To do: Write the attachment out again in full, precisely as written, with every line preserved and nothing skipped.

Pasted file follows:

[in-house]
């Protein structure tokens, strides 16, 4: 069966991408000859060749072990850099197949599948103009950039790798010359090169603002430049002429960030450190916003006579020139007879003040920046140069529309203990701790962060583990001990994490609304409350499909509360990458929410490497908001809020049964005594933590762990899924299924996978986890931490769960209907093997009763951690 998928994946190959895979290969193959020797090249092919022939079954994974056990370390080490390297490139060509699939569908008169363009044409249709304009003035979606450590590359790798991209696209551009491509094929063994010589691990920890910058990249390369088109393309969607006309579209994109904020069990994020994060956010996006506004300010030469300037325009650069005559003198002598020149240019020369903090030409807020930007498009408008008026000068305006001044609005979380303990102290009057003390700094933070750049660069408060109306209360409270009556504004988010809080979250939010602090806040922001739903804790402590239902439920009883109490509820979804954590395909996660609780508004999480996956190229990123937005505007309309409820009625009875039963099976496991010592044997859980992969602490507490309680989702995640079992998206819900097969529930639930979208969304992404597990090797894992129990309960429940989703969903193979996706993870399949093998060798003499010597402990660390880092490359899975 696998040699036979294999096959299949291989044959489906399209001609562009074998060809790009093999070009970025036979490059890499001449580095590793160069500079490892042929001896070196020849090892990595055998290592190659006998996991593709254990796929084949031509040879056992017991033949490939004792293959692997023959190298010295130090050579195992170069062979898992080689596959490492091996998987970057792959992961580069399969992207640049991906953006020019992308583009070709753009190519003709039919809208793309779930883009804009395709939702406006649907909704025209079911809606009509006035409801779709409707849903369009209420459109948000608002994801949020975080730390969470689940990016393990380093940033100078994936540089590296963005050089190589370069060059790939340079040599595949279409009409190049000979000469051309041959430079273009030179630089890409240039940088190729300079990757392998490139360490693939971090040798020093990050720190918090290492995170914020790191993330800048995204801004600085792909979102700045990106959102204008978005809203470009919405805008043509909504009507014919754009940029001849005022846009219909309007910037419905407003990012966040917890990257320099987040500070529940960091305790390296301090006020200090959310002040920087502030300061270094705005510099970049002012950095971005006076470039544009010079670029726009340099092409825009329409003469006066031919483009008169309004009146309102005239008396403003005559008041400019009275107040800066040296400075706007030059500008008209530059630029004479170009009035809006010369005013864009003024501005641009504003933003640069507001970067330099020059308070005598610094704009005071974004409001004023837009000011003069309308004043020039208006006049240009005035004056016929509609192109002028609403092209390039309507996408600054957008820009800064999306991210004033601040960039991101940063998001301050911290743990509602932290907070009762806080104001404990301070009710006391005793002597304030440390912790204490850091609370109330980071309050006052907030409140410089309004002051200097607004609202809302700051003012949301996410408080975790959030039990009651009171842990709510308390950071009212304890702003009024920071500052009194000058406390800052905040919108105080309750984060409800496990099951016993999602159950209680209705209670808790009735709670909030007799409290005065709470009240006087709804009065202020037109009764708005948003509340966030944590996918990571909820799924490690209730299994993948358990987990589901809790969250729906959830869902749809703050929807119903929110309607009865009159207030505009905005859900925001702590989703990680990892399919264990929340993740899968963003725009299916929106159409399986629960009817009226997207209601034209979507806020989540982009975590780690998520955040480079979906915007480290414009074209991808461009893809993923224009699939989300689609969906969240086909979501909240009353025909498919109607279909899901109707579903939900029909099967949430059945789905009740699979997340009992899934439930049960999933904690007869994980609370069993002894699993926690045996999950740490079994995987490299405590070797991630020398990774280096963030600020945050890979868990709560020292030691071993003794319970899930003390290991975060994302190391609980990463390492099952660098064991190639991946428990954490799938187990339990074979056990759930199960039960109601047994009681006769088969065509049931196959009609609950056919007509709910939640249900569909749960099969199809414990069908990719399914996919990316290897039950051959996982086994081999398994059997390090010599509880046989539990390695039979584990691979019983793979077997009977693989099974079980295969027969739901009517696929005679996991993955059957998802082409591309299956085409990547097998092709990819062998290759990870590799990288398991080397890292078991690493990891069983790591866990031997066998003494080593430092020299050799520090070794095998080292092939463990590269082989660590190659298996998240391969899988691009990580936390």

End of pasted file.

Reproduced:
[in-house]
């Protein structure tokens, strides 16, 4: 069966991408000859060749072990850099197949599948103009950039790798010359090169603002430049002429960030450190916003006579020139007879003040920046140069529309203990701790962060583990001990994490609304409350499909509360990458929410490497908001809020049964005594933590762990899924299924996978986890931490769960209907093997009763951690 998928994946190959895979290969193959020797090249092919022939079954994974056990370390080490390297490139060509699939569908008169363009044409249709304009003035979606450590590359790798991209696209551009491509094929063994010589691990920890910058990249390369088109393309969607006309579209994109904020069990994020994060956010996006506004300010030469300037325009650069005559003198002598020149240019020369903090030409807020930007498009408008008026000068305006001044609005979380303990102290009057003390700094933070750049660069408060109306209360409270009556504004988010809080979250939010602090806040922001739903804790402590239902439920009883109490509820979804954590395909996660609780508004999480996956190229990123937005505007309309409820009625009875039963099976496991010592044997859980992969602490507490309680989702995640079992998206819900097969529930639930979208969304992404597990090797894992129990309960429940989703969903193979996706993870399949093998060798003499010597402990660390880092490359899975 696998040699036979294999096959299949291989044959489906399209001609562009074998060809790009093999070009970025036979490059890499001449580095590793160069500079490892042929001896070196020849090892990595055998290592190659006998996991593709254990796929084949031509040879056992017991033949490939004792293959692997023959190298010295130090050579195992170069062979898992080689596959490492091996998987970057792959992961580069399969992207640049991906953006020019992308583009070709753009190519003709039919809208793309779930883009804009395709939702406006649907909704025209079911809606009509006035409801779709409707849903369009209420459109948000608002994801949020975080730390969470689940990016393990380093940033100078994936540089590296963005050089190589370069060059790939340079040599595949279409009409190049000979000469051309041959430079273009030179630089890409240039940088190729300079990757392998490139360490693939971090040798020093990050720190918090290492995170914020790191993330800048995204801004600085792909979102700045990106959102204008978005809203470009919405805008043509909504009507014919754009940029001849005022846009219909309007910037419905407003990012966040917890990257320099987040500070529940960091305790390296301090006020200090959310002040920087502030300061270094705005510099970049002012950095971005006076470039544009010079670029726009340099092409825009329409003469006066031919483009008169309004009146309102005239008396403003005559008041400019009275107040800066040296400075706007030059500008008209530059630029004479170009009035809006010369005013864009003024501005641009504003933003640069507001970067330099020059308070005598610094704009005071974004409001004023837009000011003069309308004043020039208006006049240009005035004056016929509609192109002028609403092209390039309507996408600054957008820009800064999306991210004033601040960039991101940063998001301050911290743990509602932290907070009762806080104001404990301070009710006391005793002597304030440390912790204490850091609370109330980071309050006052907030409140410089309004002051200097607004609202809302700051003012949301996410408080975790959030039990009651009171842990709510308390950071009212304890702003009024920071500052009194000058406390800052905040919108105080309750984060409800496990099951016993999602159950209680209705209670808790009735709670909030007799409290005065709470009240006087709804009065202020037109009764708005948003509340966030944590996918990571909820799924490690209730299994993948358990987990589901809790969250729906959830869902749809703050929807119903929110309607009865009159207030505009905005859900925001702590989703990680990892399919264990929340993740899968963003725009299916929106159409399986629960009817009226997207209601034209979507806020989540982009975590780690998520955040480079979906915007480290414009074209991808461009893809993923224009699939989300689609969906969240086909979501909240009353025909498919109607279909899901109707579903939900029909099967949430059945789905009740699979997340009992899934439930049960999933904690007869994980609370069993002894699993926690045996999950740490079994995987490299405590070797991630020398990774280096963030600020945050890979868990709560020292030691071993003794319970899930003390290991975060994302190391609980990463390492099952660098064991190639991946428990954490799938187990339990074979056990759930199960039960109601047994009681006769088969065509049931196959009609609950056919007509709910939640249900569909749960099969199809414990069908990719399914996919990316290897039950051959996982086994081999398994059997390090010599509880046989539990390695039979584990691979019983793979077997009977693989099974079980295969027969739901009517696929005679996991993955059957998802082409591309299956085409990547097998092709990819062998290759990870590799990288398991080397890292078991690493990891069983790591866990031997066998003494080593430092020299050799520090070794095998080292092939463990590269082989660590190659298996998240391969899988691009990580936390």